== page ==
The nation's foreign exchange reserves slipped for the second consecutive month in May to $3.11 trillion, down by $14.2 billion or 0.46 percent from a month earlier, according to central bank data on Thursday.
The country's reserves have till now dropped by $50.8 billion from the year's peak in January, amid a strong US dollar trend, said the People's Bank of China, the central bank.
Release of the data came at a time when expectations were rife that the monetary authority might have taken measures to limit the extent of the yuan's weakening against the greenback by depletion of foreign exchange reserves, and the trend is expected to continue, as the US Federal Reserve hinted at the probability of an interest rate hike next week.
The State Administration of Foreign Exchange, the country's top foreign exchange regulator, issued a statement on its website on Thursday, saying that the US dollar's strengthening against most major currencies was one of the key reasons for the drop. It means the non-dollar assets' value in the reserves comes down in dollar terms.
"China's foreign exchange reserves are expected to remain stable after assessing influences of both internal and external factors, although the global financial market will face uncertainties amid the continued economic recovery," said the regulator.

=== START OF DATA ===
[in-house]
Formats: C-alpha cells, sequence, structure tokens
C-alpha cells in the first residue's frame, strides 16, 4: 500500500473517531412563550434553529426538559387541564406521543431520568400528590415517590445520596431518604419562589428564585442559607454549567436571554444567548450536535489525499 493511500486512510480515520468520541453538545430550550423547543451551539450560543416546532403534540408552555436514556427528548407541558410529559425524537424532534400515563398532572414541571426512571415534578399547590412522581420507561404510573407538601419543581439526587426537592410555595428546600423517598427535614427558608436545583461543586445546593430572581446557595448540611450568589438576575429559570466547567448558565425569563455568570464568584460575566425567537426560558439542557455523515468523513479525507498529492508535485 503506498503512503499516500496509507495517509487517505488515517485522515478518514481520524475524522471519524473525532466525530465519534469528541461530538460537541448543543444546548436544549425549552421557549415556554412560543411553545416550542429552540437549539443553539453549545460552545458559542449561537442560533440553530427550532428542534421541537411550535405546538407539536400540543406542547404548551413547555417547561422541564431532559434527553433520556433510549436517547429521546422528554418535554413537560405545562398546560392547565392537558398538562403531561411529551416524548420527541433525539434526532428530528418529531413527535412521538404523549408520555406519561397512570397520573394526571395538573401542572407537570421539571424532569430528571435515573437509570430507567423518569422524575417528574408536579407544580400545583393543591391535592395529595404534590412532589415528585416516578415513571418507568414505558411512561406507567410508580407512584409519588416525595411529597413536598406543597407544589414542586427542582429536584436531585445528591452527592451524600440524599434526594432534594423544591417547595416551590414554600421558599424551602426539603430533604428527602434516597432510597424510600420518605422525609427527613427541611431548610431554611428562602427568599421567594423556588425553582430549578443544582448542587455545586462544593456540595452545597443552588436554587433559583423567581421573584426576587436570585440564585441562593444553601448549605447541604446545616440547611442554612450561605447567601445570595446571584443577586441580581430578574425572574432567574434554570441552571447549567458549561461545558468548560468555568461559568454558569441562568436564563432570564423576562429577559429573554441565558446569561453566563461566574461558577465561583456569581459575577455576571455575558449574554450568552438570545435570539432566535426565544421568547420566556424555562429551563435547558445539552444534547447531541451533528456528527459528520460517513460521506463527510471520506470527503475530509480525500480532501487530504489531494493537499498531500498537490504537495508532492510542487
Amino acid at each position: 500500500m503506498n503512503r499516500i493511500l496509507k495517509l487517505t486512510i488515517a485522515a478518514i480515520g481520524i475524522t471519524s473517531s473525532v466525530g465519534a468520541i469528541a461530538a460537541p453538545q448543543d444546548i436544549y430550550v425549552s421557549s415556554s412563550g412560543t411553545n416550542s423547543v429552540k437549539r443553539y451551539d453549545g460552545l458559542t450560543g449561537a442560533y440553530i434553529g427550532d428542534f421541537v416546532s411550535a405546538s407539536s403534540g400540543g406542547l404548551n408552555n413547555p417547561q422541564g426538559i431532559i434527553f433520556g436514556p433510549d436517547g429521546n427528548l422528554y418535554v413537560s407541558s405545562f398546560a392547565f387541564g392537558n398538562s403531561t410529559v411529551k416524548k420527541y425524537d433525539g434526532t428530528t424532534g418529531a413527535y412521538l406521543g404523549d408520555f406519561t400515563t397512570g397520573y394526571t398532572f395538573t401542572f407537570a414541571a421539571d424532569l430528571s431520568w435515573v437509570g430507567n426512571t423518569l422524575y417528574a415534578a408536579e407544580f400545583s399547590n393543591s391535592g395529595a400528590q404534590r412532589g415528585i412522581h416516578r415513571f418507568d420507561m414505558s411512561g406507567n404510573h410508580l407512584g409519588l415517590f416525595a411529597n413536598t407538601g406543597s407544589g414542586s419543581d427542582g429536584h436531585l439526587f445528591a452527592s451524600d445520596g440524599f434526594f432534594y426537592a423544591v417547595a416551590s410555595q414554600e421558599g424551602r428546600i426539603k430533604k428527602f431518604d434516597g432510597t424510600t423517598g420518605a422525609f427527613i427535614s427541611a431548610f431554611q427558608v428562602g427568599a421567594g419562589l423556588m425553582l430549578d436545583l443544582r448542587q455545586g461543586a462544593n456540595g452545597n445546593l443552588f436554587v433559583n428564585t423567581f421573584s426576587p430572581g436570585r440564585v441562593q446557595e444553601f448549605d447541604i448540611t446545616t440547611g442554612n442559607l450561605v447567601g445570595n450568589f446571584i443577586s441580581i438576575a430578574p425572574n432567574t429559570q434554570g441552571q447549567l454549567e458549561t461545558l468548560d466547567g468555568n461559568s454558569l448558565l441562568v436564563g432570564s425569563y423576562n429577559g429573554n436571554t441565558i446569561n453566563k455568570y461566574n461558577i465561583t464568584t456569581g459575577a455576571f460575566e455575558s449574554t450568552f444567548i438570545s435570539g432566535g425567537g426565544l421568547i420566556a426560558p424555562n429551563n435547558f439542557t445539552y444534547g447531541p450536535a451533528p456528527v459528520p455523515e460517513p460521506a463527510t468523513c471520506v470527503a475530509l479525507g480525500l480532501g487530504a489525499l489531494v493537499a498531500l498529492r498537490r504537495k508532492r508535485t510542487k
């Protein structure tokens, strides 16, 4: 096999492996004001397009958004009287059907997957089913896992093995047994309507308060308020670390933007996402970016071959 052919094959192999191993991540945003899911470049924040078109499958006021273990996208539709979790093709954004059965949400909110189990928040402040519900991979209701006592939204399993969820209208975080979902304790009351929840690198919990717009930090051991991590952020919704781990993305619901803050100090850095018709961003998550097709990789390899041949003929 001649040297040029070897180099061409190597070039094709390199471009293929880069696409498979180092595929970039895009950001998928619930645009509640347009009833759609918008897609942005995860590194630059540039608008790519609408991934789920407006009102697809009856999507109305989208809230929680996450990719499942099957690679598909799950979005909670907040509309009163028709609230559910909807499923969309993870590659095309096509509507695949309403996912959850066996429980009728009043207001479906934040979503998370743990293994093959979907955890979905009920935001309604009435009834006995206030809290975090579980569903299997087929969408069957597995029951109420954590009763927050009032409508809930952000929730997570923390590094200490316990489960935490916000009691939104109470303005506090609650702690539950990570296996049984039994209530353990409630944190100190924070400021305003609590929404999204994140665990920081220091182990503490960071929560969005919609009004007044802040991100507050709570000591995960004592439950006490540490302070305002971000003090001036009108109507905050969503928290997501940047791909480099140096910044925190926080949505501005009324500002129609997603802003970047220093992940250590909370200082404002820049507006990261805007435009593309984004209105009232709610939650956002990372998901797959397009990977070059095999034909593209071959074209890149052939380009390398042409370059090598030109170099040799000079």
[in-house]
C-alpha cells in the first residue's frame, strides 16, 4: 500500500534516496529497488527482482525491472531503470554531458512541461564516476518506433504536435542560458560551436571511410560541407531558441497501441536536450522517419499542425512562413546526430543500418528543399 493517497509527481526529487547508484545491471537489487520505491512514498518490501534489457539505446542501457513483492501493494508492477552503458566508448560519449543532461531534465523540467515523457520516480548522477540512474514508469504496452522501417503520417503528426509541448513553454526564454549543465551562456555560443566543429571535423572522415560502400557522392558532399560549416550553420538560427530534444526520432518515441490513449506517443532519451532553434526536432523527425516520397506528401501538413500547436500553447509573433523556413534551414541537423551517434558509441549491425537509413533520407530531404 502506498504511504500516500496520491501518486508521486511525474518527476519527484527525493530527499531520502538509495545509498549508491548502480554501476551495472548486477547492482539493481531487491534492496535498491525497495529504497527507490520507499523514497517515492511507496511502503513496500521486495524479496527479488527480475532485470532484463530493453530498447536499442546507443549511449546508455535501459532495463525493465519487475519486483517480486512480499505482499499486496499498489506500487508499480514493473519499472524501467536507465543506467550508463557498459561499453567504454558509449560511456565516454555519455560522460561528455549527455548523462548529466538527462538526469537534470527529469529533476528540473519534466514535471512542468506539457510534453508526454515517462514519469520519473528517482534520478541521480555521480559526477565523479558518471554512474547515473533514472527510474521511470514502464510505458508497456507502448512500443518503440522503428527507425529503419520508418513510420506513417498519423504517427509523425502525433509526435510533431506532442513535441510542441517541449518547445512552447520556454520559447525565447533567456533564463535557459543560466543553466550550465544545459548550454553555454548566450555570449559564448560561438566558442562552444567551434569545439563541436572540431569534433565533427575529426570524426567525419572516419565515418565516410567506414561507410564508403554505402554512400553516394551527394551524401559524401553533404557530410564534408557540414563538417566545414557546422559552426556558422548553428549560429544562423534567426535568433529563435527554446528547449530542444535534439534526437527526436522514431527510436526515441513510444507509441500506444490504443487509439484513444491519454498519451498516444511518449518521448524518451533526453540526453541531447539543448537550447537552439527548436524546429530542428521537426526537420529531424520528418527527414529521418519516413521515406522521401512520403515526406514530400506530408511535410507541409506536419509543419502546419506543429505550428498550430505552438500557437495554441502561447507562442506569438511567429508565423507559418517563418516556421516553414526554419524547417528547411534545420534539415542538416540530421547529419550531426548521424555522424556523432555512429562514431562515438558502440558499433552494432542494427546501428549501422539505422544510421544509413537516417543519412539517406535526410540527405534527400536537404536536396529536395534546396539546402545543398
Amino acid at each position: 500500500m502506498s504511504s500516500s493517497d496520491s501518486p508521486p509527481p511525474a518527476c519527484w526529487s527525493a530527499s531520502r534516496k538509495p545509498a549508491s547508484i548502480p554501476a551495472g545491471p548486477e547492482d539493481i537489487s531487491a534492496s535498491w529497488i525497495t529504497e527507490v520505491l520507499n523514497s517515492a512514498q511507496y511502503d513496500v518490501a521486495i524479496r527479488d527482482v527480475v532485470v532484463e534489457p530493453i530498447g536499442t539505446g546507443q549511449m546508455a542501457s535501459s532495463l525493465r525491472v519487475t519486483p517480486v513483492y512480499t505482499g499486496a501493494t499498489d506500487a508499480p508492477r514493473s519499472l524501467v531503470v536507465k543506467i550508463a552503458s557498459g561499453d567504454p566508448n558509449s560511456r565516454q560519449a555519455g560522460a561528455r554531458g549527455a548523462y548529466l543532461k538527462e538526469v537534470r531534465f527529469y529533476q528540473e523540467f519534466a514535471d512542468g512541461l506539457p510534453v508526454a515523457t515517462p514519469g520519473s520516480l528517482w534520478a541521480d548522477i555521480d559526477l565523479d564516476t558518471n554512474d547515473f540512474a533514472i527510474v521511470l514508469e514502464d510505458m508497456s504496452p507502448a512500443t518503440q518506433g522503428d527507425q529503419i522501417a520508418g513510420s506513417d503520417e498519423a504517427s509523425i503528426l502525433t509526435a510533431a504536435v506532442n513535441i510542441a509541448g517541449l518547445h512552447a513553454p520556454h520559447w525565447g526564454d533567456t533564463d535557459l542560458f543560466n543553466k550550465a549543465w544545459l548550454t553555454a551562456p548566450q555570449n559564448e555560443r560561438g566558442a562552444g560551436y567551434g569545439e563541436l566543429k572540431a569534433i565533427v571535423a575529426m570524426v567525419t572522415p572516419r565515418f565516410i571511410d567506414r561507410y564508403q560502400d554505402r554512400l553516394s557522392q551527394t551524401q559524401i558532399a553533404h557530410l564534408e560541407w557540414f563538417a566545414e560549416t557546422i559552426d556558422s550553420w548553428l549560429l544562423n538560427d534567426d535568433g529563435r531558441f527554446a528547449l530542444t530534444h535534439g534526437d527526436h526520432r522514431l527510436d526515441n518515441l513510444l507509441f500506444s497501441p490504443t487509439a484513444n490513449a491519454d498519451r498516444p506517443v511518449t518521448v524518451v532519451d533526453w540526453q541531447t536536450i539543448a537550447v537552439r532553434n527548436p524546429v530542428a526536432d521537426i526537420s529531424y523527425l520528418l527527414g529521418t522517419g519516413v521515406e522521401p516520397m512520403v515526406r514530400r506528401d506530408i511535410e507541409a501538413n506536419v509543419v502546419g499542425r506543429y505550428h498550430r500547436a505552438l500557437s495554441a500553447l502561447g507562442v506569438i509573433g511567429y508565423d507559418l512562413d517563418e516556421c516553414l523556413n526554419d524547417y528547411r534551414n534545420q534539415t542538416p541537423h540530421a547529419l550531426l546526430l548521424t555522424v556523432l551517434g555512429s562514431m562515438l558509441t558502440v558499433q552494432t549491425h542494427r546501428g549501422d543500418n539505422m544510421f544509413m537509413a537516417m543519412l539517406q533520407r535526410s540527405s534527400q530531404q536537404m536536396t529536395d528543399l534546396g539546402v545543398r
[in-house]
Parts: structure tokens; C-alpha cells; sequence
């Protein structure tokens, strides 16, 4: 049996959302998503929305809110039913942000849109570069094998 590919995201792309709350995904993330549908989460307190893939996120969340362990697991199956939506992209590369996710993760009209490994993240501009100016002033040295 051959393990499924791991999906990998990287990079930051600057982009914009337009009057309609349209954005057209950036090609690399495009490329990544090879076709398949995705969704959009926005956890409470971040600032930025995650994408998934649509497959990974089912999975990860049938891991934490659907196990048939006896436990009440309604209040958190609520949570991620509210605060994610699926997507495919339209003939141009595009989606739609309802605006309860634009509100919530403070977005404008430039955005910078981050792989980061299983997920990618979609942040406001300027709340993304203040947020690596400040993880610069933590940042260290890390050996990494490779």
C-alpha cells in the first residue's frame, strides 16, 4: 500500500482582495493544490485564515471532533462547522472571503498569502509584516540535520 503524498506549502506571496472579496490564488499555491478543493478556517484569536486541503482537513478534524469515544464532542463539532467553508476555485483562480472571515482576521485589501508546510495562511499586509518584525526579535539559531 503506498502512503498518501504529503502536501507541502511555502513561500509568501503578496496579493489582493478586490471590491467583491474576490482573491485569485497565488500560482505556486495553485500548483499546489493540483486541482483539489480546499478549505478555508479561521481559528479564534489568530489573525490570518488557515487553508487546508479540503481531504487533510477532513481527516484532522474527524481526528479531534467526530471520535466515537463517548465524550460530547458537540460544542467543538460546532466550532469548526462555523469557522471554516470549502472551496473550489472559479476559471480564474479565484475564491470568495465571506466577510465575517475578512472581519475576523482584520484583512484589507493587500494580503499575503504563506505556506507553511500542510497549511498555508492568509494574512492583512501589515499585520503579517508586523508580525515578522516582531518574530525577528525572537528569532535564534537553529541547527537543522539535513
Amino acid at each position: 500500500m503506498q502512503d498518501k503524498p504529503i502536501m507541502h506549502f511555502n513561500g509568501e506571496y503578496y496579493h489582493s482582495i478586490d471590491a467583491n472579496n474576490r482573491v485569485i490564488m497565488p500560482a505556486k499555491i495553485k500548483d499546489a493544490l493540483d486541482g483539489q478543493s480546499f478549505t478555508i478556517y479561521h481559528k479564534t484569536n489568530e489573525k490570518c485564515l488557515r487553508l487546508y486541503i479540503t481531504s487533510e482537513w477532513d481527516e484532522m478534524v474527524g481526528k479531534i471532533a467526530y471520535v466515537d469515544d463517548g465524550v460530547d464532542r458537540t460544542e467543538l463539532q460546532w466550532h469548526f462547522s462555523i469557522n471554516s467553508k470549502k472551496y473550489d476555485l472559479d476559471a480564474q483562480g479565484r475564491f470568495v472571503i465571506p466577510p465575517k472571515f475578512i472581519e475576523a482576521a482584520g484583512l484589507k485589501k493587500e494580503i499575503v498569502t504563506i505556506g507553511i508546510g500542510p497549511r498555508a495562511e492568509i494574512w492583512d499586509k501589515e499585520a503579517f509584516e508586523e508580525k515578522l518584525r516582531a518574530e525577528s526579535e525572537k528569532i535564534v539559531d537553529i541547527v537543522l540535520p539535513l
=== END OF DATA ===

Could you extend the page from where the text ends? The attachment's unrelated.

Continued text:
The country's foreign exchange market will better adapt to the external changes so as to maintain balanced cross-border capital flows, according to the official statement.
Last month, the US dollar index rose by 2.3 percent. In contrast, the euro weakened 3.2 percent and the yuan slipped nearly 1 percent, when the global market showed concerns about Sino-US trade tension and the rising political risks in Italy and Spain.
Iris Pang, an economist with Dutch bank ING, said that a 1.5 percent yuan depreciation against the dollar is likely this year, which resulted in a revision of her forecast on the exchange rate－from 6.33 to 6.66 per dollar by the end of 2018.
A relatively extreme scenario could be that rapid capital outflows may trigger a slump in foreign exchange reserves to the $2.5 trillion level, but the central bank is believed to have stabilized the yuan to stop the steady decline in foreign reserves, which means that such a scenario is highly impossible, said Pang.
Wen Bin, a researcher with China Minsheng Bank, said that "there is a possibility that the foreign exchange reserves may rebound in the future", as the yuan depreciation expectations may gradually weaken given the positive outlook for trade growth.